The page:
Past and future of Jordan Valley Forest

By Mitch MacKay of East Jordan

JORDAN RIVER’S SOURCE IS A SPRING behind Seven Ski Inn west of US-131 but lately it’s not advisable to get there by vehicle due to the wet ground on the dirt track leading to the valley.

It was always rustic and as signs say a “seasonal road” but in recent years the rains have precluded the traffic the trails used to bear, one-lane trails traversable by car and truck but requiring some deft (and courteous friendly neighborhood) navigation to allow for oncoming traffic to pass.

A lot has changed in the fifty-five years I’ve been around here, for some family has remained here throughout.


Like many locals we’ve been down and back numerous times.

Larry’s Bar is what we called the tavern and car lot garage in West Elmira where now the East Jordan Iron Works, renamed “ej”, relocated from their long-term home in East Jordan on the lake.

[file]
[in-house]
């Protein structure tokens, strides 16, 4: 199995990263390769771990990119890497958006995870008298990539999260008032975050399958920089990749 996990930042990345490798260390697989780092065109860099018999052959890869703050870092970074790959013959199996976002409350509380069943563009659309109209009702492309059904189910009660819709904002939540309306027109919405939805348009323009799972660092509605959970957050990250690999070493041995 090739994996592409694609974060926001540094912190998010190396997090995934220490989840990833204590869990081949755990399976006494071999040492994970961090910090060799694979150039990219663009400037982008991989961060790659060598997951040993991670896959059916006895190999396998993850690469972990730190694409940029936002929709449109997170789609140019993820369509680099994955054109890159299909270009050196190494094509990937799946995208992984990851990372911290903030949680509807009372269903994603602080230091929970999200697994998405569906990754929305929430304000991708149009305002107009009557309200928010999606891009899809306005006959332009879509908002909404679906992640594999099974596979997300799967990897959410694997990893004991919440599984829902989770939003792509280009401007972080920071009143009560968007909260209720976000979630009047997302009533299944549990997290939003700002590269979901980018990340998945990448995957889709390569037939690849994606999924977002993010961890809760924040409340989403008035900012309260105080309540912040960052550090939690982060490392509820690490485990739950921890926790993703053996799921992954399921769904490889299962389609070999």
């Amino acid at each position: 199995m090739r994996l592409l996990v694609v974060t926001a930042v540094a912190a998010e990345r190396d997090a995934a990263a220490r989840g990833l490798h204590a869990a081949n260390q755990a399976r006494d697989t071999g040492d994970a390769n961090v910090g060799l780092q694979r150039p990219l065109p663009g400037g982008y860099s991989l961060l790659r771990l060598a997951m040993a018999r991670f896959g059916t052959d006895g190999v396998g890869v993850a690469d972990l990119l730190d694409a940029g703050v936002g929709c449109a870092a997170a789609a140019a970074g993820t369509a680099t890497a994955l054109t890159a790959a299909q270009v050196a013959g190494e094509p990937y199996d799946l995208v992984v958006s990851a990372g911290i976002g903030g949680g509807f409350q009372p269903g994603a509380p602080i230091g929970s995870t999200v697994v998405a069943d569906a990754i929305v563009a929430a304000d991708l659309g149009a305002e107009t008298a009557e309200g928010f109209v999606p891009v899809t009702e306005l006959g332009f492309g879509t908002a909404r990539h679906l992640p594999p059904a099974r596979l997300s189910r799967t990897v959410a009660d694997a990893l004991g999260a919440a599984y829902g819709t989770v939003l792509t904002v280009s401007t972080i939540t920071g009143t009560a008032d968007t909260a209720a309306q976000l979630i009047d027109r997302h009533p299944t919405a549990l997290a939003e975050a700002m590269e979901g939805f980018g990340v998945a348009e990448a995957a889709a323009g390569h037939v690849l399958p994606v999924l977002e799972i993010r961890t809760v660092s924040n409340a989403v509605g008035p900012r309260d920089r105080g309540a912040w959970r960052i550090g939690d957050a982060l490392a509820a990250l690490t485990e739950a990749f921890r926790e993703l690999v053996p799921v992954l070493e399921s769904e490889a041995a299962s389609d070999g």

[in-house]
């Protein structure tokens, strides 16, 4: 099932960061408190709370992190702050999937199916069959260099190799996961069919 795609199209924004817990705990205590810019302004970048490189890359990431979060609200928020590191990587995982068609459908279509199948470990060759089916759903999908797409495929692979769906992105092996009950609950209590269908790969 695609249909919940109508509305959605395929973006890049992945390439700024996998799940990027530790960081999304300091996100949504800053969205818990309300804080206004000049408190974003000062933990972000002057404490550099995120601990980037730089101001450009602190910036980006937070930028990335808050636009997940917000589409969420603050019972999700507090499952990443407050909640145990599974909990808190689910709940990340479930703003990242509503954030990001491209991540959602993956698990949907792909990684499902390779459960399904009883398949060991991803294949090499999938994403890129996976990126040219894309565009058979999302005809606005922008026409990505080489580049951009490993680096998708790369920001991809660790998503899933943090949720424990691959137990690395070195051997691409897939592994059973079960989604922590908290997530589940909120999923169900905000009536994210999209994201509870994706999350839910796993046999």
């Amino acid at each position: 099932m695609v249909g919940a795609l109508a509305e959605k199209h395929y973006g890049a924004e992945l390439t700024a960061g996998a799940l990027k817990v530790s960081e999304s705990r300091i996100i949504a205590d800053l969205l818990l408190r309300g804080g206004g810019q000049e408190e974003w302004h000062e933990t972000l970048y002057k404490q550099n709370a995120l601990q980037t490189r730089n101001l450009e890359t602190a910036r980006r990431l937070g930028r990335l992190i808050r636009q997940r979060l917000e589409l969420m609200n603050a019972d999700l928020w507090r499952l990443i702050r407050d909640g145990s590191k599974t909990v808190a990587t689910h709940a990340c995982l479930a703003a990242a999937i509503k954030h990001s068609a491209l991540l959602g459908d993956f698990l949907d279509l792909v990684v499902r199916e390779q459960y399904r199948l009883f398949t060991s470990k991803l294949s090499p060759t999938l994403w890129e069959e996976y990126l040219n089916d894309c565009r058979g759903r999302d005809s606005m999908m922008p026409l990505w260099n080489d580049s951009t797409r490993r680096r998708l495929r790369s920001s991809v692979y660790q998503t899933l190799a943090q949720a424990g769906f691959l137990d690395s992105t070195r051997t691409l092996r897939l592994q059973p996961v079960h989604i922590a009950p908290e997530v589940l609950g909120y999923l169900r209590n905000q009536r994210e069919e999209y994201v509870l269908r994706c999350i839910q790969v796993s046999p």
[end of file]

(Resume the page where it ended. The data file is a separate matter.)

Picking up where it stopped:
Just down the road south from Larry’s there’s a trail leading to the valley and next a road leading to Dead Man’s Hill, the historic site of the tragedy which namesake is attributed to Stanley Graczyk, Big Sam, who cascaded over the bluff with a team of horses and a big load of timber as he was heading downhill.

There’s now a tour stop with fences and signs indicating the occasion and history.

The view is wonderful, the entirety of the Jordan Valley and on a sunny day the Jordan River is visible as it snakes through the valley toward town.

The Green River conflates along the waterway as do other tributaries join the flow which concludes at the estuary of South Arm Lake, the East Jordan arm of Lake Charlevoix, the dual extension of the inlet at the town of Charlevoix at Lake Michigan which was dredged long ago to allow ships to pass in and out but was always a conduit for the flooding of the inland lakes.

In 1867 came Soloman Isaman from Charlevoix to set up a homestead on Pine Lake as it was then known, a pioneer subsequent to the land grants then proliferating after the Civil War as the soldiers came home and ventured north to homestead. Isaman built a log cabin abode and set aside some area within for a sort of trading post that soon attracted attention of other potential homesteaders and there you had it, a town was born subsequent to Amos Williams an itinerant preacher having named the Jordan River in effigy of the River Jordan.